Bonnie Jordan (Joan Crawford) and her brother Rodney (William Bakewell) were enjoying living the high life on their father’s dime. But when the stock market crashes, the family not only loses all their money, they also lose their father. Bonnie and Jordan are left with nothing and have no other choice but to get jobs. Bonnie gets a job as a reporter for The New York Star while Rodney starts working with infamous bootlegger Jake Luva (Clark Gable). Bonnie takes her new social standing in stride and realizes she doesn’t even miss her old crowd. She learns to love her job and makes friends with the paper’s star reporter Bert Scranton (Cliff Edwards). Bonnie is unaware of what her brother’s job really is until some bootleggers get shot. While Bert is investigating the story for the paper, he talks to Rodney, who accidentally admits that Luva’s gang was involved in the shooting. When Luva finds out about it, he handles it in true gangster style: he tells Rodney to either kill Bert or he will be killed. Of course, Rodney chooses to save himself.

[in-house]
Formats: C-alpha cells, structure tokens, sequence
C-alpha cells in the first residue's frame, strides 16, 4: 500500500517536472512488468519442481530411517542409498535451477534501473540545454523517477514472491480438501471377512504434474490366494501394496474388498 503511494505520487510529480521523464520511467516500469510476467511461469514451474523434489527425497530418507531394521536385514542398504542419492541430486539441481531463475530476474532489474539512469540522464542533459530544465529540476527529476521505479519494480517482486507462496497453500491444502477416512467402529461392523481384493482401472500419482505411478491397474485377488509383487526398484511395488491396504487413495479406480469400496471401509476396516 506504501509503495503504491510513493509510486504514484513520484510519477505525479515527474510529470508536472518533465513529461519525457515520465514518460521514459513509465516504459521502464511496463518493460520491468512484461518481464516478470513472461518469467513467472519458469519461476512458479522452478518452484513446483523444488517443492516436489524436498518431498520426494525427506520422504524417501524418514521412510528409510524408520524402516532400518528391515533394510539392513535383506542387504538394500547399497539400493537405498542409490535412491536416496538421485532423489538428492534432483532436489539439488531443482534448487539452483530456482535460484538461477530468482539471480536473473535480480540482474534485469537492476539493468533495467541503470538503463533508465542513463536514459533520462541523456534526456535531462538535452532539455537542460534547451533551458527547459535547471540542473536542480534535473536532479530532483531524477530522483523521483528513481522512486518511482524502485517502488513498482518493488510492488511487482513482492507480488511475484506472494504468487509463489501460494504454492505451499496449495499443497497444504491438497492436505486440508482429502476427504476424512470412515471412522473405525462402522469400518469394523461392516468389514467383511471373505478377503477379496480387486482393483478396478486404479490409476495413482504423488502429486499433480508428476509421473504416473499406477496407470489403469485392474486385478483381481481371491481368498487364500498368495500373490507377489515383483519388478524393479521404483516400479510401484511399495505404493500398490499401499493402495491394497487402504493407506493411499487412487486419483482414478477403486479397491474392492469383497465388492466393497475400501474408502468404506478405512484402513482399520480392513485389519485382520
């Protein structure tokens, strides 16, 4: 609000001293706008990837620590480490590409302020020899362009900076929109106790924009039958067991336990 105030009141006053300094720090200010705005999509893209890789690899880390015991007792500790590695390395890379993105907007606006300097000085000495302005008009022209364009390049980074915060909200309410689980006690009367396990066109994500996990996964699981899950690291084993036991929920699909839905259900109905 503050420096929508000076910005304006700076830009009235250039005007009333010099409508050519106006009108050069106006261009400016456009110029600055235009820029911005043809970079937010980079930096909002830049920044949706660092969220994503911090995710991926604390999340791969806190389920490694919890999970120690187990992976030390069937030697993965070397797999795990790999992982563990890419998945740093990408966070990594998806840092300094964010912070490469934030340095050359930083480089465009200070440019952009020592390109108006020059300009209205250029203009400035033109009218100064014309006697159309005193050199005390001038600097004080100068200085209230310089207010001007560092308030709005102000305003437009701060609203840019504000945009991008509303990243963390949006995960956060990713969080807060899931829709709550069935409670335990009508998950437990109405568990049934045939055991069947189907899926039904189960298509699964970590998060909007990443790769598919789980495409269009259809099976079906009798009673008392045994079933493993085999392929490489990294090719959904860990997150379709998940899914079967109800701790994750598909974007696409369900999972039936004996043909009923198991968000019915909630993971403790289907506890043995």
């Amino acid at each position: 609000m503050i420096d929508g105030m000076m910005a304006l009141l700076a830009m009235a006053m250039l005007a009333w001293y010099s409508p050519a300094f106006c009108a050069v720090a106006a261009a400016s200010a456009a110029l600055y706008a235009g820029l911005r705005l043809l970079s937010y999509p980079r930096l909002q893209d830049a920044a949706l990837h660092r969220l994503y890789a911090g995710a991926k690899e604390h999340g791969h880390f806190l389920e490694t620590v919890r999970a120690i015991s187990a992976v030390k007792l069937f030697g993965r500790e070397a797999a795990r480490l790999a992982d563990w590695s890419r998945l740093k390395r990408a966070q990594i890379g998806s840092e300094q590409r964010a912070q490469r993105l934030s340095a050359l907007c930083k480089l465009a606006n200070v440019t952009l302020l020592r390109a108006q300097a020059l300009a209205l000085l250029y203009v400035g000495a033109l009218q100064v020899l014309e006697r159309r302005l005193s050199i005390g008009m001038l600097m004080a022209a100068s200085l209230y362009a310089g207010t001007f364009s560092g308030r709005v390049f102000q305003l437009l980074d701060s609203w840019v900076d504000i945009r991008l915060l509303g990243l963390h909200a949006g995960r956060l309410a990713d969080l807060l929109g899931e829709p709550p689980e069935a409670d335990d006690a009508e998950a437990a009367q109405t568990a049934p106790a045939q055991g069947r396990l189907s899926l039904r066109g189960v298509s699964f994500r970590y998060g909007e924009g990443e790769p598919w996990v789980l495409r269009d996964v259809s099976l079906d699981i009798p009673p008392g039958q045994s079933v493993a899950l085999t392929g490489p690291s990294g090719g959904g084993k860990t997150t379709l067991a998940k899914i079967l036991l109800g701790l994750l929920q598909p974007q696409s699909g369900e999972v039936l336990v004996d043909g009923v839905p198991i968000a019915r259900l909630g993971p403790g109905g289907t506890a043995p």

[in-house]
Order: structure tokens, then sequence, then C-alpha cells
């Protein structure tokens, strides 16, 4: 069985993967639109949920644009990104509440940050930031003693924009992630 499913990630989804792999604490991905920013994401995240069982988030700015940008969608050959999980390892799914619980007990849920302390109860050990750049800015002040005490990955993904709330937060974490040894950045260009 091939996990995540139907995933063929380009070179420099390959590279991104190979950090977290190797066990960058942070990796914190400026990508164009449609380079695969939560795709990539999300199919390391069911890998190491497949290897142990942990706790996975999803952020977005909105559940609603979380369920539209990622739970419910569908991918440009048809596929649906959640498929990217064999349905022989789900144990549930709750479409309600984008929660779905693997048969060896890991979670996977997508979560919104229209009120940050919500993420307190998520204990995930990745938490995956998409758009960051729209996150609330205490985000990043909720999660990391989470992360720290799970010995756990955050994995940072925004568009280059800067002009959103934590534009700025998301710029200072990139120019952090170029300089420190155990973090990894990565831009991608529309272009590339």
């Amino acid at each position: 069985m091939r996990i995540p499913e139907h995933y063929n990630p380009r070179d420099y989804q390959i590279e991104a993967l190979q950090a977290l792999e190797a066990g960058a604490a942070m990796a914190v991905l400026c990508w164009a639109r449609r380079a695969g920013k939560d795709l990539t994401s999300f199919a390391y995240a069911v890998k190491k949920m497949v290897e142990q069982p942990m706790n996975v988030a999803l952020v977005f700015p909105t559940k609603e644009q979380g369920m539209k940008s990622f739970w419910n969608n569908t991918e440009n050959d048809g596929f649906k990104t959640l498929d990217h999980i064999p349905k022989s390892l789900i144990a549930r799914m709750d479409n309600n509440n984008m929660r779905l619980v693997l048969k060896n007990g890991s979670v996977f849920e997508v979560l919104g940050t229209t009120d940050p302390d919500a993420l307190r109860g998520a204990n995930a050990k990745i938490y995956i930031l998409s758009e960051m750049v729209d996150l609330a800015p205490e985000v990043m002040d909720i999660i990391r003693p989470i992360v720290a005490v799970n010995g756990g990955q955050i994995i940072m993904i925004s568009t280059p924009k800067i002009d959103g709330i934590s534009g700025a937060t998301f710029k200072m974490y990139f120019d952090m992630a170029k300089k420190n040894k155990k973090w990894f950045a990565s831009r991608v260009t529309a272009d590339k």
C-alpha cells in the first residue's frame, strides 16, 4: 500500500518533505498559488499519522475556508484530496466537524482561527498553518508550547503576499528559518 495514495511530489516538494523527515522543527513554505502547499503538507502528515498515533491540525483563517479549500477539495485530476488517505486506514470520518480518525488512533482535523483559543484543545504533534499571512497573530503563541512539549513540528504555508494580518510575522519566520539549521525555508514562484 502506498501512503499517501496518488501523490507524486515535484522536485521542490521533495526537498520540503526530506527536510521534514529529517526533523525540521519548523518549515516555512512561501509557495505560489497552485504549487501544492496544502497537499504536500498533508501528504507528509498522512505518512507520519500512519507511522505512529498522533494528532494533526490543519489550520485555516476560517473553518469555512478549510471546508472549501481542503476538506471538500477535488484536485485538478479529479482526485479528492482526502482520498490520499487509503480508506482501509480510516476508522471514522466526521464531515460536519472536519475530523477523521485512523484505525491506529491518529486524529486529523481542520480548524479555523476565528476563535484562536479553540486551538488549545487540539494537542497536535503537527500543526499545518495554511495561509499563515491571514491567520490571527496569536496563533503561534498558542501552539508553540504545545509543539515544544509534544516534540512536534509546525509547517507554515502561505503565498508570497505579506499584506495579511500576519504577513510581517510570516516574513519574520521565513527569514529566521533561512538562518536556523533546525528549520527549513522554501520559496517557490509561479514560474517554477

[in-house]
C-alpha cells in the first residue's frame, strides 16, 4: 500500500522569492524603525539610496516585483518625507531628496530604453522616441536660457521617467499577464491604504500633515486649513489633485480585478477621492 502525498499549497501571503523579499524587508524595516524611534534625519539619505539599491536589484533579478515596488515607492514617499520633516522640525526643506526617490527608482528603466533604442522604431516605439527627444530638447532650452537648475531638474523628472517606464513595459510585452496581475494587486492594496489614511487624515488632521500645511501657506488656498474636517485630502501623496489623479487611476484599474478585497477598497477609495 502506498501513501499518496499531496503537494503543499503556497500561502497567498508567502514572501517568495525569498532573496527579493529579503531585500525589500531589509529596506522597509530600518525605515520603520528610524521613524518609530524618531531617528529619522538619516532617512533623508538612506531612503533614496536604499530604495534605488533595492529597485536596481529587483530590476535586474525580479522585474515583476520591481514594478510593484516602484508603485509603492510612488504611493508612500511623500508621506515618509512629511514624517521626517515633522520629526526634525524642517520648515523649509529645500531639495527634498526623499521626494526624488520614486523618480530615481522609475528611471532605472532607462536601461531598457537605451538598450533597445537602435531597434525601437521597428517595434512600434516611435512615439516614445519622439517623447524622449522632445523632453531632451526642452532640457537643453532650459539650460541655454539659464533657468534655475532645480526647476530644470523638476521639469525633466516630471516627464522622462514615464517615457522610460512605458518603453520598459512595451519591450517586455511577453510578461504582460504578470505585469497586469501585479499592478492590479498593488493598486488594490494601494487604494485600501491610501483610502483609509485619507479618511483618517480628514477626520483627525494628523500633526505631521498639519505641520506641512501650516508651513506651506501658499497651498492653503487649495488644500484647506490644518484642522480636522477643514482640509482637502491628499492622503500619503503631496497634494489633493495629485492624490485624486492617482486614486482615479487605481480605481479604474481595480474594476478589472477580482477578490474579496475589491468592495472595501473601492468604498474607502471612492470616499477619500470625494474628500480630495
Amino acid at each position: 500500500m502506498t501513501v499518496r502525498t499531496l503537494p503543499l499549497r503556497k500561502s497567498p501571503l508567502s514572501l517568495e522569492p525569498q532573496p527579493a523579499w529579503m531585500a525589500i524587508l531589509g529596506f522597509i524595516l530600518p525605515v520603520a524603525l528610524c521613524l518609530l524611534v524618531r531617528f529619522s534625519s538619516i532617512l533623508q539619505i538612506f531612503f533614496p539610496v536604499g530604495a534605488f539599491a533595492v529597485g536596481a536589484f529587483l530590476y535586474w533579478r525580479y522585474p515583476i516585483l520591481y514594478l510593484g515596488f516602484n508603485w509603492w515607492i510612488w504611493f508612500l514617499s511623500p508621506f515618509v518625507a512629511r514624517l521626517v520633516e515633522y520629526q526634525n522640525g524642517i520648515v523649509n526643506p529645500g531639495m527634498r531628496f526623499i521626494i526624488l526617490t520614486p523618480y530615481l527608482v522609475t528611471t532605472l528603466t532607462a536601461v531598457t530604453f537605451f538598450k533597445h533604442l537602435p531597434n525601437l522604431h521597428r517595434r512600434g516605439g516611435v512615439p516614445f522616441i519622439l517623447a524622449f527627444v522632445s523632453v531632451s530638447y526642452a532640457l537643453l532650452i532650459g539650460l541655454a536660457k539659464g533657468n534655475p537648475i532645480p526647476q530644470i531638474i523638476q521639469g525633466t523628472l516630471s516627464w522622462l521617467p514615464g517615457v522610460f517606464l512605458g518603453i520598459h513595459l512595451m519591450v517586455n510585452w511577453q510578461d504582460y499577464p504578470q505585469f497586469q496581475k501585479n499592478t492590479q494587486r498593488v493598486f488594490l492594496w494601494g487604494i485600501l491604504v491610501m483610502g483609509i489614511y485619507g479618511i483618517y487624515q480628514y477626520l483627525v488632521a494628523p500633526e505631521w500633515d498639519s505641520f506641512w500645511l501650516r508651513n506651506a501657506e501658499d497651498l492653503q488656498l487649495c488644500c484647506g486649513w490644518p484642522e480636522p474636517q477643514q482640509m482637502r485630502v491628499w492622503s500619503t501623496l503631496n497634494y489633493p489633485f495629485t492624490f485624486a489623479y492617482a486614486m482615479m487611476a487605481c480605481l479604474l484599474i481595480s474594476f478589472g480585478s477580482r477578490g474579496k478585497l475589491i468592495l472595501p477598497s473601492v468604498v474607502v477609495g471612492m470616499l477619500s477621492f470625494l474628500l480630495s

The newspaper editor is devastated over the loss of his best reporter and assigns Bonnie to go undercover to find out who killed Bert. She gets a job dancing at Luva’s nightclub, much to the surprise of Rodney, their old circle of friends, and her ex-boyfriend Bob Townsend. But Luva takes a shine to Bonnie and invites her back to his apartment. While she’s there, she answers his phone to find Rodney on the other end of the line. At last, she knows just how involved with Luva’s gang Rodney is. Rodney shows up at the apartment and gets into a huge argument with Luva. He tries to kill Luva to save Bonnie, but Luva also kills Rodney. Bonnie sure got her story, all right. She decides it will be her last story for the paper, but as she’s leaving the offices, her ex-boyfriend Bob shows up to propose to her. He’d proposed earlier, but he didn’t really love her then. This time he means it.
Dance, Fools, Dance wasn’t meant to win any Academy Awards, but it sure was entertaining from beginning to end. Joan’s performance is pretty solid and it’s always nice to see her paired with Clark Gable. It’s also always fun to get a chance to see Joan dance, because she really was a fantastic dancer:
Clark Gable made a pretty good gangster and I liked William Bakewell as Rodney. The story about what happens when one sibling takes legitimate jobs and another turns to crime reminded me a lot of The Public Enemy and there’s no denying that The Public Enemy had the more layered and developed story of the two. But just because it isn’t in the same league as The Public Enemy certainly doesn’t mean it’s a bad movie, it’s really a great little jewel of the pre-code era.